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China’s Demand For Lending In Steep Decline

Business, China, Company Strategy, Economics
By John Richardson on 22-Sep-2014


By John Richardson

WHEN the demand for lending in any economy starts to decline, you know that the people who make up that economy have an understanding that things are likely to get worse before they get better.

Hence, chemicals and other companies need to take note of the latest survey from the People’s Bank of China (PBOC), involving interviews with 3,100 banks.

It shows that:

  • The loan demand index fell to 66.6 in Q3, down from 71.5 in the second quarter (see the above chart), according to this FT Beyondbrics blog post.
  • Business confidence also continued to decline, said a PBOC survey of 5,900 businesses.

“Growth in loan demand from both the manufacturing and non-manufacturing sectors has fallen to its slowest pace in two years, according to the bank survey,” said Capital Economics in a note.

“Although the slowdown has been broad-based, loan demand remains strongest among small firms.”

The fall in demand for lending as whole, however, should be of great concern for chemicals companies as they prepare for Q4 and next year.

What it says is this:

  • Even if Beijing was to launch a few further minor stimulus measures, (and they would be minor – you need to give up false hope of anything else) businesses might well remain unwilling to take advantage.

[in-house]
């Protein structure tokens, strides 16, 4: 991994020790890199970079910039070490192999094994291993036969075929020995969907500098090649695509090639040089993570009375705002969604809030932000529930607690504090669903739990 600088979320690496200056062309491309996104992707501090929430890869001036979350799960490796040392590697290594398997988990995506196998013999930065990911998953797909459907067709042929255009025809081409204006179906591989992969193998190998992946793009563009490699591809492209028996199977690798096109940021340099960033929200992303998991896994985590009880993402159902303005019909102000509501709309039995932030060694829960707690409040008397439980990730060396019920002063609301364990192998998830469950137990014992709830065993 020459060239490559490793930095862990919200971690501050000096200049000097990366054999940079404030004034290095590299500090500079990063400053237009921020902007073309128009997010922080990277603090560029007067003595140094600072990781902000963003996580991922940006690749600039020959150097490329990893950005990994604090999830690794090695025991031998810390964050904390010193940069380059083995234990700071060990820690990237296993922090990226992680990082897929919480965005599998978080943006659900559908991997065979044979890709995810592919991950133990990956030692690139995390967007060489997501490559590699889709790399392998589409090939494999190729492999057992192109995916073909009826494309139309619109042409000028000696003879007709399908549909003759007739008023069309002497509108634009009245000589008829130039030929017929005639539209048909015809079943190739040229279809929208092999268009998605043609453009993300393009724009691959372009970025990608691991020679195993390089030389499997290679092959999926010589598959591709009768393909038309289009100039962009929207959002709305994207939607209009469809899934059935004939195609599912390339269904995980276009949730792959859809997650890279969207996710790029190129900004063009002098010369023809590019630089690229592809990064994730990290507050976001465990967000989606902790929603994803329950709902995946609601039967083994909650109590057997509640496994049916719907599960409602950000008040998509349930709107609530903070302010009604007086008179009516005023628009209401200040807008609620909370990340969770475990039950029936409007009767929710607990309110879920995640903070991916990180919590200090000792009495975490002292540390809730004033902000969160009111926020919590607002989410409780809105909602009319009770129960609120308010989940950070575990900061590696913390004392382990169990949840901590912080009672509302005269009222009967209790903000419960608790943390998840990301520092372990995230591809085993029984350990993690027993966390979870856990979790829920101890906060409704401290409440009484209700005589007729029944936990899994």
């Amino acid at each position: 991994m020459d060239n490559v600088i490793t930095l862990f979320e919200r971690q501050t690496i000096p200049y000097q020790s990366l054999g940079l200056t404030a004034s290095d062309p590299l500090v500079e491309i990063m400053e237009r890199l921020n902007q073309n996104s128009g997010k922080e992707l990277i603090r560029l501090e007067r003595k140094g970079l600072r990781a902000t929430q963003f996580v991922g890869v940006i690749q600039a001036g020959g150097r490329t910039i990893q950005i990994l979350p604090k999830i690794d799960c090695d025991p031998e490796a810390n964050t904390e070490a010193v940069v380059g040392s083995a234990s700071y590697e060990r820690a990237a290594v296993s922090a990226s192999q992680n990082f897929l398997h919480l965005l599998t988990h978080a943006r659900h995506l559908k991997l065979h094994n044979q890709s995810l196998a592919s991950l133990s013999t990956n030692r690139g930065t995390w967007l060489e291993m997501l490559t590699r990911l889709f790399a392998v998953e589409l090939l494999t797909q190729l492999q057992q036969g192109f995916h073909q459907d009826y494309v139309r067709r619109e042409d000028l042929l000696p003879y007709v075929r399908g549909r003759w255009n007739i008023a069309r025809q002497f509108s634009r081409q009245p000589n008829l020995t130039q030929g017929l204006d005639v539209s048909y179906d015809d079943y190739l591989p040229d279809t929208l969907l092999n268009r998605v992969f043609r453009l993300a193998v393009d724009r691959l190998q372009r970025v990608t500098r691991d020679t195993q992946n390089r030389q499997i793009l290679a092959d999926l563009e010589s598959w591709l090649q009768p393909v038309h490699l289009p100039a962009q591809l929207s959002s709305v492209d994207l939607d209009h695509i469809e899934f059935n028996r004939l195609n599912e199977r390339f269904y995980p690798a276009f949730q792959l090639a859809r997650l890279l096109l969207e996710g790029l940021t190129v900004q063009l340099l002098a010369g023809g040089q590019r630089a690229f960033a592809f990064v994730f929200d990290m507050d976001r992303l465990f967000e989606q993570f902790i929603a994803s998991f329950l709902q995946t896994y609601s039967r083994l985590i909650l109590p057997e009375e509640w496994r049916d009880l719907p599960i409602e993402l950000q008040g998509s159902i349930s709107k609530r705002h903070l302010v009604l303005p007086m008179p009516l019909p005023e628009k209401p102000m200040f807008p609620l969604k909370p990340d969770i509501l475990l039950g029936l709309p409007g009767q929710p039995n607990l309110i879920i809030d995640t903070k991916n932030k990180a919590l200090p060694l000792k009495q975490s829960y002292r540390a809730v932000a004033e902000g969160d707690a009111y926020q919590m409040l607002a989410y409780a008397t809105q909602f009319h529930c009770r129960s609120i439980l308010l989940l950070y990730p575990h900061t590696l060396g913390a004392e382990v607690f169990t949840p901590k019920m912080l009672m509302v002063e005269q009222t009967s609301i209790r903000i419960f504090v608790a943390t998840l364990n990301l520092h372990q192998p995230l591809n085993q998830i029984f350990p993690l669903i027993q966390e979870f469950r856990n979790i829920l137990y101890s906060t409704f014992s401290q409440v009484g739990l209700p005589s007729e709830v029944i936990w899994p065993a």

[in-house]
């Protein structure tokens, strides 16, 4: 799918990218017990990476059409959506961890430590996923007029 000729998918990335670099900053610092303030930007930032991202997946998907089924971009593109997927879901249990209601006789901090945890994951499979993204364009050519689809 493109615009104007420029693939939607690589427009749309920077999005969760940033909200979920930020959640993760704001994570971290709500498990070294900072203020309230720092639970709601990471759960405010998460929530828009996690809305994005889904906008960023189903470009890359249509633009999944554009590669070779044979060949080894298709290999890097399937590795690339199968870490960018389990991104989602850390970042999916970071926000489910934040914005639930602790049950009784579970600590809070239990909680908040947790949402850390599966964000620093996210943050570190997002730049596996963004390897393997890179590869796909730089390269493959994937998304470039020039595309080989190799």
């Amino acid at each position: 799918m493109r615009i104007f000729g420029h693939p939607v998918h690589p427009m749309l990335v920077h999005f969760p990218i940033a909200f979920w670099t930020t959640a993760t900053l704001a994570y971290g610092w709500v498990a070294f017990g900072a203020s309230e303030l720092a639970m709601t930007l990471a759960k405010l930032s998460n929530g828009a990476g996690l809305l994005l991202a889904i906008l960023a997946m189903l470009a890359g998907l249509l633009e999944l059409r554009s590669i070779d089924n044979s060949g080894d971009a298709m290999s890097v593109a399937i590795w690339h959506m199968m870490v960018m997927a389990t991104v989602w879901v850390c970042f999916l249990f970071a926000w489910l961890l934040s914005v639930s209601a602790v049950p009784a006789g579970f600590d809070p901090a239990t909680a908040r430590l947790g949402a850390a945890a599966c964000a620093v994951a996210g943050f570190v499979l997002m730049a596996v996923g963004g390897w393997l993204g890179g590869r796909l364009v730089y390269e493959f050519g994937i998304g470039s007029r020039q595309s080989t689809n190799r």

• The reason is this: A lot of people in China always knew that the old growth model was unsustainable and that it had to at some point come to an end. They now recognise that the end-game has arrived. Unlike many of the analysts and CEOs outside China, they also recognise that the government is not going to change course.
  • This determination to stay on course was further underlined by the much-reduced growth in availability of new credit in January-August. Official lending was up by  just 5% as shadow banking lending collapsed.

You would be crazy to borrow more money when the economy looks likely to slow down even further as  reforms intensify.

This Wall Street Journal article provides strong anecdotal evidence backing up our view. The newspaper writes as follows:

A lending index in the city of Wenzhou, a place famous for its entrepreneurs that is seen as a bellwether for both small businesses and China’s informal lending system, showed interest rates have been flat since last year. Rates would have fallen had the easing efforts [minor economic stimulus measures introduced earlier this year] been more successful.

The numbers come amid signs of weakened domestic demand: Imports have been sluggish, and the property market is slumping. Economists also say Beijing’s two-year anti-corruption campaign is casting a chill over consumption and investment.

Many Chinese companies appear less eager to spend. At PetroChina Co, the US- and Hong Kong-listed arm of China National Petroleum Corp, capital expenditures fell 15.8% during the first half of the year, compared with a year earlier.

At China’s largest refiner, China Petroleum & Chemical Corp, known as Sinopec, capital expenditures also fell, led by spending slowdowns in its exploration-and-production and marketing-and-distribution segments.

Print these next sentence out,  stick them on your boardroom wall, and think through the implications: We are now in a situation where both the supply of and demand for lending  in China are in decline. What does this mean for a 2015 budget forecasts?